But we can go further than just complexity. Occam’s razor tells us that the simplest explanation is often the best. Algorithmic statistics provides us with a more precise version. If our data is the result of a computational process, and we have found a short description of it, then with high probability the model that allowed that compression is also a description of the process that generated our data. And that is ultimately what semantics is, a description of a generating process. Whether it’s the mental state that led to a linguistic expression, or the provenance trail that turned one form of data into another. When we talk about semantics, we are usually discussing computational processes generating data.

Practically, algorithmic statistics will give us a means to turn any family of network models (from frequent subgraphs to graph grammars) into a family of statistics. If the network model is powerful enough, the statistics should be able to capture any existing property of complex graphs, including scale freeness, assortativity or fractal scaling.

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Update: TabLinker & UnTabLinker

Posted by data2semantics in collaboration | computer science | large scale | semantic web | vu university amsterdam - (Comments Off on Update: TabLinker & UnTabLinker)

Source: Data2Semantics

TabLinker, introduced in an earlier post, is a spreadsheet to RDF converter. It takes Excel/CSV files as input, and produces enriched RDF graphs with cell contents, properties and annotations using the DataCube and Open Annotation vocabularies.

TabLinker interprets spreadsheets based on hand-made markup using a small set of predefined styles (e.g. it needs to know what the header cells are). Work package 6 is currently investigating whether and how we can perform this step automatically.

Features:

  • Raw, model-agnostic conversion from spreadsheets to RDF
  • Interactive spreadsheet marking within Excel
  • Automatic annotation recognition and export with OA
  • Round-trip conversion: revive the original spreadsheet files from the produced RDF (UnTabLinker)

In Data2Semantics, we have used TabLinker to publish linked socio-historical data, converting the historical Dutch censuses (1795-1971) to RDF (see slides).

 

Social historians are actively doing research using these datasets, producing rich annotations that correct or reinterpret data; these annotations are very useful when checking dataset quality and consistency (see model). Published RDF is ready-to-query and visualze via SPARQL queries.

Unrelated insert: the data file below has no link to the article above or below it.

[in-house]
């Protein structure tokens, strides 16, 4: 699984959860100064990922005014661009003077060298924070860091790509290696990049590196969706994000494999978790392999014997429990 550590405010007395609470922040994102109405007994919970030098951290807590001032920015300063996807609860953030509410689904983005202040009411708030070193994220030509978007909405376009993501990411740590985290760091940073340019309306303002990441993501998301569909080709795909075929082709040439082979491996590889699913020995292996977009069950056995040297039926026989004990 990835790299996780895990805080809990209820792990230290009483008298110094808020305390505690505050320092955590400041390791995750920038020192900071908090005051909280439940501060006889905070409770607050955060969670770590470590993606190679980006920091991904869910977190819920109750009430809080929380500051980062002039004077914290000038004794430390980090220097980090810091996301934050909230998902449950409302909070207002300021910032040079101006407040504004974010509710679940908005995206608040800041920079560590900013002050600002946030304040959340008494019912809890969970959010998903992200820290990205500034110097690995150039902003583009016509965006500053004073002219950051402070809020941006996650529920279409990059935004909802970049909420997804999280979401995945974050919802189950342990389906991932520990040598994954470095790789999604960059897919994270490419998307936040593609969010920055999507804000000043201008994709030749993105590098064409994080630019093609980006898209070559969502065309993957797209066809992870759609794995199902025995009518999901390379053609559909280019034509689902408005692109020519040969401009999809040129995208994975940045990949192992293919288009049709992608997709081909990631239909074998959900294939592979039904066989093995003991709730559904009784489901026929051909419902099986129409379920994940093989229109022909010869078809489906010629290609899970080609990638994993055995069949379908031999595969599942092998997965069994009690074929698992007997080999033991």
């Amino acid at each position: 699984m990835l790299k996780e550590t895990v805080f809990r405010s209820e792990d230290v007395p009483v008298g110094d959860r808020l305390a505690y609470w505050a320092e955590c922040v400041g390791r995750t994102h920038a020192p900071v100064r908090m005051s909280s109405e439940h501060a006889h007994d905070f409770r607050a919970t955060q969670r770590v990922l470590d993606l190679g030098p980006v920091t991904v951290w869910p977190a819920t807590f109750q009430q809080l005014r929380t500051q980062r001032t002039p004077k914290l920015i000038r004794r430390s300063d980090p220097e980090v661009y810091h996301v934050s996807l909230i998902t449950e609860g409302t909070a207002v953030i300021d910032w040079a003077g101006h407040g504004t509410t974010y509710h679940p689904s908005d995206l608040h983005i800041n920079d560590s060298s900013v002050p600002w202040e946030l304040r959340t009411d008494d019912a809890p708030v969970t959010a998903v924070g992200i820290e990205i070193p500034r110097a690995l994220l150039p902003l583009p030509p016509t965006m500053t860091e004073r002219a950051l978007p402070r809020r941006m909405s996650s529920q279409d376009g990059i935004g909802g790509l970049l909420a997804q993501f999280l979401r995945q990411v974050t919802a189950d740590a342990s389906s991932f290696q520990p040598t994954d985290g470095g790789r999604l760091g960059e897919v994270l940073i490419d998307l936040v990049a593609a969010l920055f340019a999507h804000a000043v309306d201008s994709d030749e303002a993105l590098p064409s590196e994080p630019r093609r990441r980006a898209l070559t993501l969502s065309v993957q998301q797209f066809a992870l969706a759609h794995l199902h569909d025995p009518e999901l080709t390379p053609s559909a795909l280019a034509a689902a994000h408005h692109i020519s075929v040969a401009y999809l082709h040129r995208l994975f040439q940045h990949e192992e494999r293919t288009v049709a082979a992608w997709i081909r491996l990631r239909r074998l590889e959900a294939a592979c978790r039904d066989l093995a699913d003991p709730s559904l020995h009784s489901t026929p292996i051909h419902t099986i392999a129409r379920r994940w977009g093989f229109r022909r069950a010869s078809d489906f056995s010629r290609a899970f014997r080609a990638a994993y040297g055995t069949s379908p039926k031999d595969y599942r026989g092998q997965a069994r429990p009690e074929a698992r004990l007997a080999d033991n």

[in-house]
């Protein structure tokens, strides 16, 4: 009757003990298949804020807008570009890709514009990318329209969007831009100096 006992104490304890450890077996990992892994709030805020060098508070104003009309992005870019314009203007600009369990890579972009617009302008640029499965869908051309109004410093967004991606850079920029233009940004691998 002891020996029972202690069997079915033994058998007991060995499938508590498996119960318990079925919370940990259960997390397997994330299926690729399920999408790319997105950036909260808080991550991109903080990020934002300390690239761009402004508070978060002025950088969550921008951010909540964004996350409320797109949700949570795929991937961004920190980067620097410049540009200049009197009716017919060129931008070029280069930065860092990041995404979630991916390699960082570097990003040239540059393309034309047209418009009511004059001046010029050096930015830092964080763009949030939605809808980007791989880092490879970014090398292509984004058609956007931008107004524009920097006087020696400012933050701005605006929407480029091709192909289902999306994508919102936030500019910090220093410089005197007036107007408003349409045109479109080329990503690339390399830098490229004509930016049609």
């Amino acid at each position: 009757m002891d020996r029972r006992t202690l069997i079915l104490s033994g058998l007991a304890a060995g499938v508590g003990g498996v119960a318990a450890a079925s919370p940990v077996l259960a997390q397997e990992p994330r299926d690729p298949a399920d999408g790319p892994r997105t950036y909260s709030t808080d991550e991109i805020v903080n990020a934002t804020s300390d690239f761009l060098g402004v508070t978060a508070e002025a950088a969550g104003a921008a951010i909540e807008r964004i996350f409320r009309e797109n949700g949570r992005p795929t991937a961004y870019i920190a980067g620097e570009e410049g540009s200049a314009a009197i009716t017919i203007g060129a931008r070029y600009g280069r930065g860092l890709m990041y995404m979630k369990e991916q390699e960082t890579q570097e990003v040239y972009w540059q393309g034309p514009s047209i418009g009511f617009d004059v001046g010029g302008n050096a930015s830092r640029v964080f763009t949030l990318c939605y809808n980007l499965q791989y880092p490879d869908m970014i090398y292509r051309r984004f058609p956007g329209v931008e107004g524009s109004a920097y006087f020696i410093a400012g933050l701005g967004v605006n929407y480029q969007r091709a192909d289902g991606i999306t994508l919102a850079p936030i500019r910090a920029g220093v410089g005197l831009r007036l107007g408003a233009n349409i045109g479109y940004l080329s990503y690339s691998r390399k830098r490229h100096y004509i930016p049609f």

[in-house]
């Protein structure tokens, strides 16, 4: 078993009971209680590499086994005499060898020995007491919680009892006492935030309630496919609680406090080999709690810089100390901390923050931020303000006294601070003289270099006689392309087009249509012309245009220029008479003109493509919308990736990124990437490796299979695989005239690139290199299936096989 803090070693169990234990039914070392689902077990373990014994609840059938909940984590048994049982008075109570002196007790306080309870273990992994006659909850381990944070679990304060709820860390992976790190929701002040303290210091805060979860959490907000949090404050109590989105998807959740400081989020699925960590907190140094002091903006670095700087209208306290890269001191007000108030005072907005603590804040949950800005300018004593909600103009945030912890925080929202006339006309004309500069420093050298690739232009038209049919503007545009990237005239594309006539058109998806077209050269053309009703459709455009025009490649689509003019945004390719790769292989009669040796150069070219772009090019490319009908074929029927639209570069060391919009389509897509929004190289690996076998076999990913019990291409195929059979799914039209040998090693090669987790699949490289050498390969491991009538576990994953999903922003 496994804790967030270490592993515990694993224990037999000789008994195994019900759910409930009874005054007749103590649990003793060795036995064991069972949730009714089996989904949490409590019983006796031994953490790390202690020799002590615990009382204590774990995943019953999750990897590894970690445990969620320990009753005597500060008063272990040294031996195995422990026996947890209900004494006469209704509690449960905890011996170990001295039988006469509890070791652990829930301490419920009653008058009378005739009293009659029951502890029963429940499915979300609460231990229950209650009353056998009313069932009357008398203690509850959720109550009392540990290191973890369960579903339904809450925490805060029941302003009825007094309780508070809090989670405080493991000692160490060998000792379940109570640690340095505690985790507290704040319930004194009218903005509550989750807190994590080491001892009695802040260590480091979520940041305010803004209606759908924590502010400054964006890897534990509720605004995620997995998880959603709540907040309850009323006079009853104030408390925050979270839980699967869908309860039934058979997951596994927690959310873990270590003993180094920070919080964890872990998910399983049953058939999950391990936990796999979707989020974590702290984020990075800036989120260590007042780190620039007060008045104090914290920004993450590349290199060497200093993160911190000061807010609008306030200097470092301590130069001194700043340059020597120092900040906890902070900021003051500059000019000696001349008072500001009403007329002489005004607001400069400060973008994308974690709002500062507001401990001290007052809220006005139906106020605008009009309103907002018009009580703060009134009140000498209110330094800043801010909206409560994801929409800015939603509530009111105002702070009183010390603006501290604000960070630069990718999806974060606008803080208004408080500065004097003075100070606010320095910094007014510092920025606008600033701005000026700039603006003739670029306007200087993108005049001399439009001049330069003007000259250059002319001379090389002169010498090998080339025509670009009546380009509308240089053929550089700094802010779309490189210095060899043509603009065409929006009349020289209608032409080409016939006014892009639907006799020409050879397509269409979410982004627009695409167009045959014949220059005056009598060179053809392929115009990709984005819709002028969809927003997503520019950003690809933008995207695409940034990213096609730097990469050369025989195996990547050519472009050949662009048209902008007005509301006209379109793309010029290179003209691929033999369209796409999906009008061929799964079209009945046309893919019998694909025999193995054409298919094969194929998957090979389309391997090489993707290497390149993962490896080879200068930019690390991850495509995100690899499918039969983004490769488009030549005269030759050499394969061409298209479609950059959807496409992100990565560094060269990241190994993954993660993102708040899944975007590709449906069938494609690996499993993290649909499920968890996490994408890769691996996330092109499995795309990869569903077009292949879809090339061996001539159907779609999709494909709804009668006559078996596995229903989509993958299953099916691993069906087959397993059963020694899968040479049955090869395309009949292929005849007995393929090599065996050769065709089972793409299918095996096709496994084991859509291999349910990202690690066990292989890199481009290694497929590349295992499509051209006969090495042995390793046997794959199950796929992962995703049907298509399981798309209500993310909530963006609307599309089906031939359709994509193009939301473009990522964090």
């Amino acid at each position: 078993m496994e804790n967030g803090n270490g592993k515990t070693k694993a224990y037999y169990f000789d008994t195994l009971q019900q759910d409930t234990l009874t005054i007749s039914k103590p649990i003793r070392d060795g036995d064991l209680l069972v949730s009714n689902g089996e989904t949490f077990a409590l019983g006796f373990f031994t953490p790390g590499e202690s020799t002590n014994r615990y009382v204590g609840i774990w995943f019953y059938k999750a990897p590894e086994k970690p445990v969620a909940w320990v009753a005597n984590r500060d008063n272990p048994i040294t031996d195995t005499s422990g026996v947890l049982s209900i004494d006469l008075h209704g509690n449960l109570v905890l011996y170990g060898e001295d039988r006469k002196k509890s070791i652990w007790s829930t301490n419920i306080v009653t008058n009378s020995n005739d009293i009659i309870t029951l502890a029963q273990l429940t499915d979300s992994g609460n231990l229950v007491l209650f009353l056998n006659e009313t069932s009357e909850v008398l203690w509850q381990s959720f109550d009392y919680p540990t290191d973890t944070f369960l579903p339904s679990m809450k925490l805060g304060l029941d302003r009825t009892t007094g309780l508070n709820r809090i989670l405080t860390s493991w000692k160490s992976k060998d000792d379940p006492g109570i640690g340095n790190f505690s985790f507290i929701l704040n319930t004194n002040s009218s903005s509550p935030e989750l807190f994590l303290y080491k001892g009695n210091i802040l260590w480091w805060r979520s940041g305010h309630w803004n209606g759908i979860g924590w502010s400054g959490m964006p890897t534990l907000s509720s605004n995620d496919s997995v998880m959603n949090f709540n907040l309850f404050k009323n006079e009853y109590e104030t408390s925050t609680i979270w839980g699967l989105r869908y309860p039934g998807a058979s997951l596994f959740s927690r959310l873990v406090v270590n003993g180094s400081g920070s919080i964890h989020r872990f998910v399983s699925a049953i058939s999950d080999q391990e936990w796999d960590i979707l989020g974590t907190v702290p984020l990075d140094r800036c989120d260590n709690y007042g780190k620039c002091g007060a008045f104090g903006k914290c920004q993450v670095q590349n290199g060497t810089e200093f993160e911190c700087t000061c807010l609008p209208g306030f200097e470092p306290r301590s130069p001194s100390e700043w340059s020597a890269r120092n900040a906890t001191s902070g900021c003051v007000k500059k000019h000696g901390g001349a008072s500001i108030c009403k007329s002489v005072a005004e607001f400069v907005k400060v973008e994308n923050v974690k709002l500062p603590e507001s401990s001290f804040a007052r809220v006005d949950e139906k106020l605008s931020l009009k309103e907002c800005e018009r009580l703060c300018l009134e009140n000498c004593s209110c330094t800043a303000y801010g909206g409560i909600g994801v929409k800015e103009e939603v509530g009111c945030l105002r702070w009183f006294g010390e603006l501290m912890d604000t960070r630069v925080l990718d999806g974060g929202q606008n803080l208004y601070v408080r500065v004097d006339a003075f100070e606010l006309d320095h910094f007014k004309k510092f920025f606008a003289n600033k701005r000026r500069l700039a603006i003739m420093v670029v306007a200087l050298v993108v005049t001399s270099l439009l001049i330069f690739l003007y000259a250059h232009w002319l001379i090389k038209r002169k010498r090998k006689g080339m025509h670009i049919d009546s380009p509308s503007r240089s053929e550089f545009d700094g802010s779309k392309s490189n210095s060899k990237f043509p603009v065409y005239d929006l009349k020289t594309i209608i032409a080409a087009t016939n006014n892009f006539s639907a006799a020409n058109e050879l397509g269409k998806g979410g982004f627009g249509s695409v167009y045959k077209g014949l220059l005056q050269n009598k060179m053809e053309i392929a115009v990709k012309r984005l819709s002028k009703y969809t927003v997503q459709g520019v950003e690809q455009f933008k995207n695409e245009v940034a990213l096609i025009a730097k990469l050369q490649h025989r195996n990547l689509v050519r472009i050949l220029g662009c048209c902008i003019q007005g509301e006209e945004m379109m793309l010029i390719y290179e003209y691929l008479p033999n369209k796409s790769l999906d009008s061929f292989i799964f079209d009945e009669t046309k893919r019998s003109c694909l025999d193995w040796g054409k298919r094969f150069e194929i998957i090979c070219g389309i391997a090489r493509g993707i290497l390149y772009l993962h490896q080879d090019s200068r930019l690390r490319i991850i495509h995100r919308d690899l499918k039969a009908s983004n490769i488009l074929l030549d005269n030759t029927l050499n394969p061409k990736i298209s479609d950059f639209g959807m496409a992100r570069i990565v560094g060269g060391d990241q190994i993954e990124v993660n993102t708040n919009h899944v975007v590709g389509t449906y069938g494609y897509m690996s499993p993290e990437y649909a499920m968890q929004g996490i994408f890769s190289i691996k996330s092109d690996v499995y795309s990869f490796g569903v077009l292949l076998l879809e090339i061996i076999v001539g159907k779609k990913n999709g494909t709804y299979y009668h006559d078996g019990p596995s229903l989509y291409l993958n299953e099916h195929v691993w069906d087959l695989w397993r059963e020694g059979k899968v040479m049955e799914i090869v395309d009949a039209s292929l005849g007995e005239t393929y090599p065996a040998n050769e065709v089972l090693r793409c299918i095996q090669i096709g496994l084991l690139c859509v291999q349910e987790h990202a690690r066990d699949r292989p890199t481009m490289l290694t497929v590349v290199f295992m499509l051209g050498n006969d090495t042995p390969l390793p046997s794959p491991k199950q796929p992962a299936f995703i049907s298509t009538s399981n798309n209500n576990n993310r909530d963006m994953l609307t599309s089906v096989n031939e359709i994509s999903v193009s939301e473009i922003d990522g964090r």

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Update: Machine Learning and Linked Data

Posted by data2semantics in collaboration | computer science | large scale | semantic web | vu university amsterdam - (Comments Off on Update: Machine Learning and Linked Data)

Source: Data2Semantics

Mathematics

Part of work package 2 is developing machine learning techniques to automatically enrich linked data. The web of data has become so large, that maintaining it by hand is no longer possible. In contrast to existing techniques for learning for the semantic web, we aim at applying the techniques directly to the linked data.

We use kernel based machine learning techniques, which can deal well with structured data, such as RDF graphs. Different graph kernels exist, typically developed in the bioinformatics domain, thus which kernels are most suited to RDF is an unanswered question. A big advantage of the graph kernel approach is that relatively little preprocessing/feature selection of the RDF graph is necessary and graph kernels can be applied for a wide range of tasks, such as property prediction, link prediction, node clustering, node ranking, etc.

Currently our research focusses on:

  • which graph kernels are best suited to RDF,
  • what part of the RDF graph do we need for the graph kernel,
  • which tasks are well suited to solve using kernels.

A paper with the most recent results is currently under submission at SDM 2013. Code for different graph kernels and for redoing our experiments is available at: https://github.com/Data2Semantics/d2s-tools.